In less than a week, GB News has achieved what it set out to do.
In his opening introduction, Andrew Neil vowed to expose “cancel culture” and focus on the news that matters to people outside of the “Westminster bubble”.
Right on cue, a host of companies from Octopus Energy to the cider firm Kopparberg began pulling their advertising on the channel. Ikea, only hours after being fined €1million for spying on their own employees, claimed the news channel was not in line with its “humanistic values”.
So case closed for GB News: cancel culture is an evil stain on society attempting to drown out dissenting voices by starving them of advertising money. Those who diligently fight the culture wars threw themselves at the barricades and tuned into GB News and those curious as to what the fuss was about turned it on too. Either way, only days after launch, GB News had achieved the holy grail status of “cancelled”, thus ensuring its survival.
This has always been a curious and well-documented feature of cancel culture: the more someone is cancelled or de-platformed, the more likely it is they will find a platform elsewhere, someone to give them a voice.
Could you envisage a more perfect way to get people to watch a TV channel than by telling them not to watch it? It would be a surprise to almost no one if the whole row was revealed to be little more than an elaborate PR stunt designed to, as Neil says, “puncture the pomposity of our elites in business, politics, media and academia.”
The success story for GB News did not end there: the advertising boycott was, logically, followed by a boycott of the boycotters. Those warriors of free speech furiously scrawled over their decidedly un-cancelled twitter accounts, screaming at Octopus and their ilk for trying to silence the newcomer, the scrappy underdog.
Even the slew of mortifying on-air disasters helped bring GB News more and more viewers. After promising to leave the “echo chamber” of the “metropolitan mindset”, Neil found himself in an echo chamber of a different kind, as the broadcaster experienced significant sound issues. Microphones cut out, the audio was delayed and presenters’ voices reverberated around the studio in what would have been a very good re-enactment of the giant snake in the second Harry Potter movie, who haunts the Hogwarts plumbing system whispering threats in the dead of night.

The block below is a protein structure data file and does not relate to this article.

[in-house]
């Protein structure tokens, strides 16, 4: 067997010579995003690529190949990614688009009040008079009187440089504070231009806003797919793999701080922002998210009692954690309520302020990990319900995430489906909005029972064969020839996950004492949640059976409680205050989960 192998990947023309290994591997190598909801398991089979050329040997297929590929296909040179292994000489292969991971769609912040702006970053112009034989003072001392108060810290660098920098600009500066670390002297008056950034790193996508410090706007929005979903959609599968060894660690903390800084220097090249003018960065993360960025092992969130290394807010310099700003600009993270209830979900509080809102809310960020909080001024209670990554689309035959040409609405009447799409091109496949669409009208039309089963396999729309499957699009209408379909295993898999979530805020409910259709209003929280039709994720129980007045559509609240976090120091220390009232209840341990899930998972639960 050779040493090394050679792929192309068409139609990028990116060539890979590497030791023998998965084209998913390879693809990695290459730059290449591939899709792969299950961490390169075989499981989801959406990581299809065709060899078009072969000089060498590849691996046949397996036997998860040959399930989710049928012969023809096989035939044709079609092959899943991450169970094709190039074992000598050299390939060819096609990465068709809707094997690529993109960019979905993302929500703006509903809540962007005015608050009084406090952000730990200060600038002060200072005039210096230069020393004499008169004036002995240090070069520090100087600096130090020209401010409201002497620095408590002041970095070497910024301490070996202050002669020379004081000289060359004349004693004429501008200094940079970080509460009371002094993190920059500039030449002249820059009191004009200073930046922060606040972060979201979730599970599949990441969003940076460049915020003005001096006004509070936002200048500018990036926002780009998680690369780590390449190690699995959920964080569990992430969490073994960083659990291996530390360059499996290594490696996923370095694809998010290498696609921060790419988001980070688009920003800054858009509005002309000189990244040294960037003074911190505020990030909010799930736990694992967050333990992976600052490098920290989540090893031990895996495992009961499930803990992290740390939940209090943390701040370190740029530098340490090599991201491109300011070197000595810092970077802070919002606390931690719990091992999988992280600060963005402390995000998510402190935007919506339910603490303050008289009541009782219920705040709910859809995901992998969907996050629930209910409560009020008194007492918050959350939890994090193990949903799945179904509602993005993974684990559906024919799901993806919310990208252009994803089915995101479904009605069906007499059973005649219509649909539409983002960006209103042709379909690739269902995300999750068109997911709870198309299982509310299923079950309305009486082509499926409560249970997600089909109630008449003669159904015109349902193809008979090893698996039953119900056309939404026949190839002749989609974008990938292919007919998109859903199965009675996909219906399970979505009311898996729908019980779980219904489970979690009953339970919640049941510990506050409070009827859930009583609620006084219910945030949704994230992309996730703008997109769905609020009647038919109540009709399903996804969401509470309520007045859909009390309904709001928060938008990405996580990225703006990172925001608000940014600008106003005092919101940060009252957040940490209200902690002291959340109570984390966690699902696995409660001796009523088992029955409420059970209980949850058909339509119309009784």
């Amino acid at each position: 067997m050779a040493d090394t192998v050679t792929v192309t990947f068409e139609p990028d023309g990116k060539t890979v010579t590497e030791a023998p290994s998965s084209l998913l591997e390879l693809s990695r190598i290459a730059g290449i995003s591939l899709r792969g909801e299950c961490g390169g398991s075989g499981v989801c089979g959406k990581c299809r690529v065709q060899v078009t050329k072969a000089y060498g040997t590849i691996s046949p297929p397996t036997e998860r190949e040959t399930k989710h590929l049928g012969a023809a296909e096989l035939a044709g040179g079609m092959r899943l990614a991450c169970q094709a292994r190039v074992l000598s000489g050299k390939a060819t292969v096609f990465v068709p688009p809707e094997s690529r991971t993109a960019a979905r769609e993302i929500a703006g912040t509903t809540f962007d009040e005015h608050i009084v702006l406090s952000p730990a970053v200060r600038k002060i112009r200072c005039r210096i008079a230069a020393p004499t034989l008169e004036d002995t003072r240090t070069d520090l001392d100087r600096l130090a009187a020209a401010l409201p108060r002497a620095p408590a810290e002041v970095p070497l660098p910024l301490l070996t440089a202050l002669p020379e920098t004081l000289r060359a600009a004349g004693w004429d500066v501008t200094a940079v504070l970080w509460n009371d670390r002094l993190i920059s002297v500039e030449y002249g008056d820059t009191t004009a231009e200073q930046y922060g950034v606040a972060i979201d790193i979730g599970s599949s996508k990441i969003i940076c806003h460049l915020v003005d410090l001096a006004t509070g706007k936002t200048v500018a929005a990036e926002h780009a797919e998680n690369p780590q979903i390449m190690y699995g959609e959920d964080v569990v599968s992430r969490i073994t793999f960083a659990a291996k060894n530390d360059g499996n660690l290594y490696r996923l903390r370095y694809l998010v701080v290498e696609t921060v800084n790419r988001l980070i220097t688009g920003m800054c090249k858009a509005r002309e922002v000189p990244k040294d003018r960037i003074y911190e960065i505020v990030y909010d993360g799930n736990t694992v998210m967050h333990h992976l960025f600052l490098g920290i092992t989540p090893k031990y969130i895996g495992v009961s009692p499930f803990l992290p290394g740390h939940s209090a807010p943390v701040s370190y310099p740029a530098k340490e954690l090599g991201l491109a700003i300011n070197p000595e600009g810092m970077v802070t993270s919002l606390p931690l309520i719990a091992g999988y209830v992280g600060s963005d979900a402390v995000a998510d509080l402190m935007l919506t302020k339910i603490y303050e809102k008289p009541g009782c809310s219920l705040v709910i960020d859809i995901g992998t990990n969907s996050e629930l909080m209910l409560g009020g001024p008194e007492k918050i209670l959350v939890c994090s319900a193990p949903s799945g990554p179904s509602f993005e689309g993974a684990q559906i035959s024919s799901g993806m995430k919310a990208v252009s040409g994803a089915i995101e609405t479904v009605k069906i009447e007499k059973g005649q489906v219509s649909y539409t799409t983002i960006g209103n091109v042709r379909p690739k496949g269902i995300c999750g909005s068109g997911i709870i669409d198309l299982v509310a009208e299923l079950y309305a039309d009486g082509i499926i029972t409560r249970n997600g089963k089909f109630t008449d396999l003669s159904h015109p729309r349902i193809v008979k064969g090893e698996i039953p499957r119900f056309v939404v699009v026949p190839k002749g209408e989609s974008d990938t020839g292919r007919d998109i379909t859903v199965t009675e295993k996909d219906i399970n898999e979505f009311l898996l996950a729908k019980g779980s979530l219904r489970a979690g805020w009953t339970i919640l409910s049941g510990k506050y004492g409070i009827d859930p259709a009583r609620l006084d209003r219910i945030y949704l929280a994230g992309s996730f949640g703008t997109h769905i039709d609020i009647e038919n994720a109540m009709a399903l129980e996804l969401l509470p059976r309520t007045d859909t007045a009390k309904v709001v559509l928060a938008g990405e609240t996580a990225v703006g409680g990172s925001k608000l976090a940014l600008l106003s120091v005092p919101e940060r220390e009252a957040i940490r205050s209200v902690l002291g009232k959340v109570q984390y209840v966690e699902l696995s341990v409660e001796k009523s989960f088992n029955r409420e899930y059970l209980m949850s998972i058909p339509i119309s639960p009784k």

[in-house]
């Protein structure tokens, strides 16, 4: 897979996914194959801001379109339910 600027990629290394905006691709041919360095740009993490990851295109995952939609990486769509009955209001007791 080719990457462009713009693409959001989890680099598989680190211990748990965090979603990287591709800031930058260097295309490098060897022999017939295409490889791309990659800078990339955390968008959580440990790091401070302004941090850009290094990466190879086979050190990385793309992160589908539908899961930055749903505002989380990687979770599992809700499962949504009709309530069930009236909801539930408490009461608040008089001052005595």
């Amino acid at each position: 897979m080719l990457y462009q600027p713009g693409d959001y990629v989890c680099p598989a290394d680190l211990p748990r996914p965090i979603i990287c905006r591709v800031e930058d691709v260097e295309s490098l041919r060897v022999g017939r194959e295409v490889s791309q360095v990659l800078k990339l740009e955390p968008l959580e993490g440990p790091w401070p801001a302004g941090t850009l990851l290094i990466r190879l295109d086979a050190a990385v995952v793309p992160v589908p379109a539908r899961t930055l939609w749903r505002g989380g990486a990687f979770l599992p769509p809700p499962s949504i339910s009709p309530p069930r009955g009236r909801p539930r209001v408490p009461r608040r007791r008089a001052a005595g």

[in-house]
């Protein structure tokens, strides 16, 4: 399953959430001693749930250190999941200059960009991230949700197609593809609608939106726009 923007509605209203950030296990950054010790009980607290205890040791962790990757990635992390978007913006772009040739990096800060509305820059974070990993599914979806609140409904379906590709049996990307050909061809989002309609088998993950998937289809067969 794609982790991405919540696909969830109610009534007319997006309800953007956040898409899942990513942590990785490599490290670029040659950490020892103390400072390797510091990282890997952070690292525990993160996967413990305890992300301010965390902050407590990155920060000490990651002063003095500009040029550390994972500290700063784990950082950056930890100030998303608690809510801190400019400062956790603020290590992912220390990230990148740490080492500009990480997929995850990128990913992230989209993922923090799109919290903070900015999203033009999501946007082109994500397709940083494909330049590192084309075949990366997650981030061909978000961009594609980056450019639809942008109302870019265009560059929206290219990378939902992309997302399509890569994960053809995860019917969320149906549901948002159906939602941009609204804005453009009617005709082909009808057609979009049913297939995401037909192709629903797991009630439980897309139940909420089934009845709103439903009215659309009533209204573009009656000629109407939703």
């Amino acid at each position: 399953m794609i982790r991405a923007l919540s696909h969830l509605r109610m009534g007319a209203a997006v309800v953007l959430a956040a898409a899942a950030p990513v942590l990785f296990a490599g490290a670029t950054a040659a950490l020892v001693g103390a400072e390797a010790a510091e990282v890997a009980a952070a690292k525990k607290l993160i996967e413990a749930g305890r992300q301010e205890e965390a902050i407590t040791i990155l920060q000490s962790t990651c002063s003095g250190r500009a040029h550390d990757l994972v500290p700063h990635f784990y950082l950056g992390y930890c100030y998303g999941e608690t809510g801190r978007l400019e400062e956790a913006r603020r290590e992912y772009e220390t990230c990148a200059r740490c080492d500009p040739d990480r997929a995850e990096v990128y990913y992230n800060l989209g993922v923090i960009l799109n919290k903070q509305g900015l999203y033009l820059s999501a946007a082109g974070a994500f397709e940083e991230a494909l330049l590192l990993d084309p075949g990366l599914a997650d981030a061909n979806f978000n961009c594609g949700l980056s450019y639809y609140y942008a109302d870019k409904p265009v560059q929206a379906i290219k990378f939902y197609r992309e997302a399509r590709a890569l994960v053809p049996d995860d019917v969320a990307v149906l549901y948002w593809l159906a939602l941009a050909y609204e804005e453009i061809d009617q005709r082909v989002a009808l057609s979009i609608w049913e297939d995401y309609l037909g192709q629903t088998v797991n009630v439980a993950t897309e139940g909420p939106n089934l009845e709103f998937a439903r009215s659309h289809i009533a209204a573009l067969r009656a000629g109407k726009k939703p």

Meanwhile, a dedicated selection of trolls started texting in as “Mike Hunt”, “Mike Oxlong” and “Cleo Torez” (read a loud). In what was dubbed by Times Radio presenter Stig Abell as an excellent rendition of a “supply school teacher”, Simon McCoy told the pranksters to “grow up” and warned “I’m watching you”.
All this did was add credence to GB News’ portrayal of itself as a “young, scrappy and hungry” Alexander Hamilton-esque character.
It also prompted the creation of a twitter account, GBNews Fails, dedicated to the blunders. At the time of writing, it has over 40,000 followers, only two days after starting. That’s tens of thousands of people watching an on-air blooper reel, but watching GB News all the same.
It’s a PR lesson for the ages: Cancel culture sells. Those determined to undermine the success of GB News have cemented its place in the media landscape.